The bloc is buying Moscow’s crude via intermediaries at double the price, Radovan Viskovic told RT
Oil from Russia is still entering the EU market despite Western sanctions, but it now flows through intermediaries at a much higher price, Republika Srpska Prime Minister Radovan Viskovic stated on Friday.
“The same energy resources are coming but with the help of different intermediaries,” Viskovic told RT on the sidelines of the Russian Energy Week forum. He added that this is “the price that must be paid” for the international restrictions that banned Russian oil from the EU market.
“When big players globally shuffle the cards, sides that are not direct participants of these processes have to take certain losses,” he said, referring to surging energy prices across the bloc.
According to Viskovic, Republika Srpska, Serbia, and the Western Balkans nations that have not joined the EU and G7 restrictions on Russia are suffering smaller losses compared to other European countries that were previously heavily dependent on energy supplies from Russia.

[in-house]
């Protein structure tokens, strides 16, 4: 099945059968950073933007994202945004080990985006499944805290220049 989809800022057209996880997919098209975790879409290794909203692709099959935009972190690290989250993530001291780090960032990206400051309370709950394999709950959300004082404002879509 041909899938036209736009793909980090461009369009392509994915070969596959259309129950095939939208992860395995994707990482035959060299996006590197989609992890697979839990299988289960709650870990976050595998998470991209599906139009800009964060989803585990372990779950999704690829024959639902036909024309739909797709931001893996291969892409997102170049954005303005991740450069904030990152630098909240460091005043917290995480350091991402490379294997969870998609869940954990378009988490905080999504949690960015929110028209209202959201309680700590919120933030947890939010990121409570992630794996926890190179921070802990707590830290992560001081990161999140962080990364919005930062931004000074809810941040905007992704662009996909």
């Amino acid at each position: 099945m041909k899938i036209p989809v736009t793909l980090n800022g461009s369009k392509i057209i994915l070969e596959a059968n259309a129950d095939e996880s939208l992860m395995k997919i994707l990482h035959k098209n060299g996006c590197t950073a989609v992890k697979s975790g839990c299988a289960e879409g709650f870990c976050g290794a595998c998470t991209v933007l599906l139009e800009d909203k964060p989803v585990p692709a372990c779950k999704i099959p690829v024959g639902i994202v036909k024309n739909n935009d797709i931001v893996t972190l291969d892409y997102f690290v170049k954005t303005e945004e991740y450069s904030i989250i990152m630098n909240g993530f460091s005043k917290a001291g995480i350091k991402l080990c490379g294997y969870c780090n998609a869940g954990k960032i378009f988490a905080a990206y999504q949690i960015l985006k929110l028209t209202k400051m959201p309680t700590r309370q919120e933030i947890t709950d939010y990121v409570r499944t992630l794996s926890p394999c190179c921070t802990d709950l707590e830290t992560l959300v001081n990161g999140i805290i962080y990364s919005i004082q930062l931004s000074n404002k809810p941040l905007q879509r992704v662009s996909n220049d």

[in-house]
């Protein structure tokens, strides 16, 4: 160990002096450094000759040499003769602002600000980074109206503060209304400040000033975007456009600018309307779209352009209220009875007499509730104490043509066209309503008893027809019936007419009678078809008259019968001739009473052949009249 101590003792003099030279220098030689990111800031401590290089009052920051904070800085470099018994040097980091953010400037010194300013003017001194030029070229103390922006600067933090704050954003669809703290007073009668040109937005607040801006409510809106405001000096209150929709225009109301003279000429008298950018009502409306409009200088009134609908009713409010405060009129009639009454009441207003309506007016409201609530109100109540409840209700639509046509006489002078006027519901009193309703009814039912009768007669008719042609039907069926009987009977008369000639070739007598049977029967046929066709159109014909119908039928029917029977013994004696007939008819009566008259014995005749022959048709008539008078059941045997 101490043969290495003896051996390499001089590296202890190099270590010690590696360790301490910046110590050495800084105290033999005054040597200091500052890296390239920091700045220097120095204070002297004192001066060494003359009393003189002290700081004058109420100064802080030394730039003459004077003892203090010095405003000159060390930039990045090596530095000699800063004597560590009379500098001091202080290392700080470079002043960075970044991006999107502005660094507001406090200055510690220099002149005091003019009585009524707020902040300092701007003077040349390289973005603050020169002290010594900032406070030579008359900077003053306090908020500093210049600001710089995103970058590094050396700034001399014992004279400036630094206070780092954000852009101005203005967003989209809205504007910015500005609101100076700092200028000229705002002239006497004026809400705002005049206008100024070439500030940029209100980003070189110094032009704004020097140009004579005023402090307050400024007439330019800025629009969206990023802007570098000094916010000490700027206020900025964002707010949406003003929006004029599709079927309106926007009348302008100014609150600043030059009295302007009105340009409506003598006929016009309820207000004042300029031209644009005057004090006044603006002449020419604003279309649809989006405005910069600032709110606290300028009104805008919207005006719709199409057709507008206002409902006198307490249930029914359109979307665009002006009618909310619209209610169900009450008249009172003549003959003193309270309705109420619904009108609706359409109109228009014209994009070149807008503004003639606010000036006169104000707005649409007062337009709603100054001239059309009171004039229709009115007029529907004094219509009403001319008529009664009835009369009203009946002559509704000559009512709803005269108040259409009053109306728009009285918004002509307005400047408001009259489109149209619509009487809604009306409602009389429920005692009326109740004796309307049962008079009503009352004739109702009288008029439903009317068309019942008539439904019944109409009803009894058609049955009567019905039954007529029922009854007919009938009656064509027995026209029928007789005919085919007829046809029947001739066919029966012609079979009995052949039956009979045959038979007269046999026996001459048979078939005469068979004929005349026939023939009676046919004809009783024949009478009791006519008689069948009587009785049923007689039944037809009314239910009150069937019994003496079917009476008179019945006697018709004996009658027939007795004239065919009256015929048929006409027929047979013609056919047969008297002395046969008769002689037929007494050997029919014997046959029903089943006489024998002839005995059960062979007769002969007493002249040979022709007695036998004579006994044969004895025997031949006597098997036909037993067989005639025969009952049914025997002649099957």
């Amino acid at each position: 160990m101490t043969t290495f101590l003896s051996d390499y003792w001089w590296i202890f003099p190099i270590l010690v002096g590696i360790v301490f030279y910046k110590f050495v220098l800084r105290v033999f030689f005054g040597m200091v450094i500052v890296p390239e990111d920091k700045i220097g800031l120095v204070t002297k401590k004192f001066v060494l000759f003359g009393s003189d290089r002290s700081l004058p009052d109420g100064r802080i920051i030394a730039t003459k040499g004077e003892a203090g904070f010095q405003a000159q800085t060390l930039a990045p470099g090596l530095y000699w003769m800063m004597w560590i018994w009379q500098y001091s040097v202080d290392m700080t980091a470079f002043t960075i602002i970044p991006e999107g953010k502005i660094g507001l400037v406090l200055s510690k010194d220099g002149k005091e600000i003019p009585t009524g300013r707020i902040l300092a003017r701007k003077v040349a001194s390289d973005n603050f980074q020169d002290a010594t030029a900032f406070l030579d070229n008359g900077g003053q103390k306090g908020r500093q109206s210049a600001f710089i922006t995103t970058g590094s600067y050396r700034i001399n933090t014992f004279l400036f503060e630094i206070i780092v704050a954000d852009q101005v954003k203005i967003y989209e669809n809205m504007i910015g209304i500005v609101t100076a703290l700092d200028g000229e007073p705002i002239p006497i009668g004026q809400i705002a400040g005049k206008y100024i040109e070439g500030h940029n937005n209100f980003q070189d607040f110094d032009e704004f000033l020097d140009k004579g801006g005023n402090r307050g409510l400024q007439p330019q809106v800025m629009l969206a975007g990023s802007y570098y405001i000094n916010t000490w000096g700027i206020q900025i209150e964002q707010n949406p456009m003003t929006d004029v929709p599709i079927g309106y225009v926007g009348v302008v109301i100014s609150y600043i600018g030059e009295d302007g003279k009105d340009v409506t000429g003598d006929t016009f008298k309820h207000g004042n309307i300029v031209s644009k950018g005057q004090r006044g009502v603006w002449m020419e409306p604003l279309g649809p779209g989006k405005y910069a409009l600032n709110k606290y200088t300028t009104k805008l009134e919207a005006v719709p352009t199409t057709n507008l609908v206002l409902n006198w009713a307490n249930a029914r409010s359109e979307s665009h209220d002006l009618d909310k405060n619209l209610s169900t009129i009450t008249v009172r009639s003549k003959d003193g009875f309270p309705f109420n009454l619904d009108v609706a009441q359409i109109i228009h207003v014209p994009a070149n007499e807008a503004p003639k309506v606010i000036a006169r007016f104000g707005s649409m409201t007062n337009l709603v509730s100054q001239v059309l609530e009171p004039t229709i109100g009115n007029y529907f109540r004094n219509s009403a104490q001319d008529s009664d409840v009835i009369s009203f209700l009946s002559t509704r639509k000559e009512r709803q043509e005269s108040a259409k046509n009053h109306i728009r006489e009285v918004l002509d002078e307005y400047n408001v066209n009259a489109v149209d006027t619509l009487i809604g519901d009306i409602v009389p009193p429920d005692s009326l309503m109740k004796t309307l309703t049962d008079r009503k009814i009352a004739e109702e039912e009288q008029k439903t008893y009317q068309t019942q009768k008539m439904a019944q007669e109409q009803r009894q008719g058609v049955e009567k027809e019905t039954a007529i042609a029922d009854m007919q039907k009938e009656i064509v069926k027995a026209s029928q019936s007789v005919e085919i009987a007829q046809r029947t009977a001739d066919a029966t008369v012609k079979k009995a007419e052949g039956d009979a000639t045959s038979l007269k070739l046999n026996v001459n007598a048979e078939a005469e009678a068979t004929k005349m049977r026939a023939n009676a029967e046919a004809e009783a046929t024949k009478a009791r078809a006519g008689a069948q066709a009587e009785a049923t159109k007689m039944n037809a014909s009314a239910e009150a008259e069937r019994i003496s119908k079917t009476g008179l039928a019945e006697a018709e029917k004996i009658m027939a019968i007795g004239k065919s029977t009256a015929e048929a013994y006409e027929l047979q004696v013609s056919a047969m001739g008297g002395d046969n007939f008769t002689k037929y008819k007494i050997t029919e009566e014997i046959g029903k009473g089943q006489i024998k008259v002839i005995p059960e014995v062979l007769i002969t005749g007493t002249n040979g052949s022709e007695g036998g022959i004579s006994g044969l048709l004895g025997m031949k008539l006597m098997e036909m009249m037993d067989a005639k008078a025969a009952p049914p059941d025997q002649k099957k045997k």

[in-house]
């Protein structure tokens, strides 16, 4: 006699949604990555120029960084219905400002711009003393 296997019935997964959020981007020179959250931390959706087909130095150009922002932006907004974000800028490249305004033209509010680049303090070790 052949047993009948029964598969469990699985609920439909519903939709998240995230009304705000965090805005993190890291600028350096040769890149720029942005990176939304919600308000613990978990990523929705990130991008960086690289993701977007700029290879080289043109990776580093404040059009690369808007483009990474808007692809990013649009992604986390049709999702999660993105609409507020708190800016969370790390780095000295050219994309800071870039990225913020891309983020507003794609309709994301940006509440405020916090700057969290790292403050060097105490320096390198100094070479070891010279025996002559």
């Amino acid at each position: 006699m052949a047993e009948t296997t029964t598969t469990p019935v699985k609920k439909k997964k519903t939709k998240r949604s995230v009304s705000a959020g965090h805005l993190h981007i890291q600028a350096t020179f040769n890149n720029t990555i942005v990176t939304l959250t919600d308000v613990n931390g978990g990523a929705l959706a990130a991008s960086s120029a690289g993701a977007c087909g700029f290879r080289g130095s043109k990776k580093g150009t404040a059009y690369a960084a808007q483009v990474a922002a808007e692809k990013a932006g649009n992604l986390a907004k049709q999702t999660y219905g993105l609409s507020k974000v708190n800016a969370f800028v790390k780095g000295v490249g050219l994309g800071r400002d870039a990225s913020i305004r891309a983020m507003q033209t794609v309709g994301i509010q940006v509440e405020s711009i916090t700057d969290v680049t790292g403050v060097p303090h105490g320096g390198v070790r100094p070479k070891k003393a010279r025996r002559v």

“People in Europe pay a much higher price than we do. Currently they have prices twice as high and the lack of energy resources. They were lucky that last winter was mild. Now the weather is also in their favor but that is a matter of time,” the politician warned.
He also cited the example of Hungary, which did not abide by the EU’s demands to impose sanctions on Russia, noting that now Budapest “receives Russian gas and oil which are then transported to Serbia and also to Republika Srpska and to Bosnia and Herzegovina.”
The leader of Republika Srpska, one of the two political entities making up Bosnia and Herzegovina, revealed that the republic is poised for large-scale gasification and is due to strike a deal with Russian energy giant Gazprom on the construction of two 30-megawatt power plants in the republic.
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October 13, 2023 at 09:38PM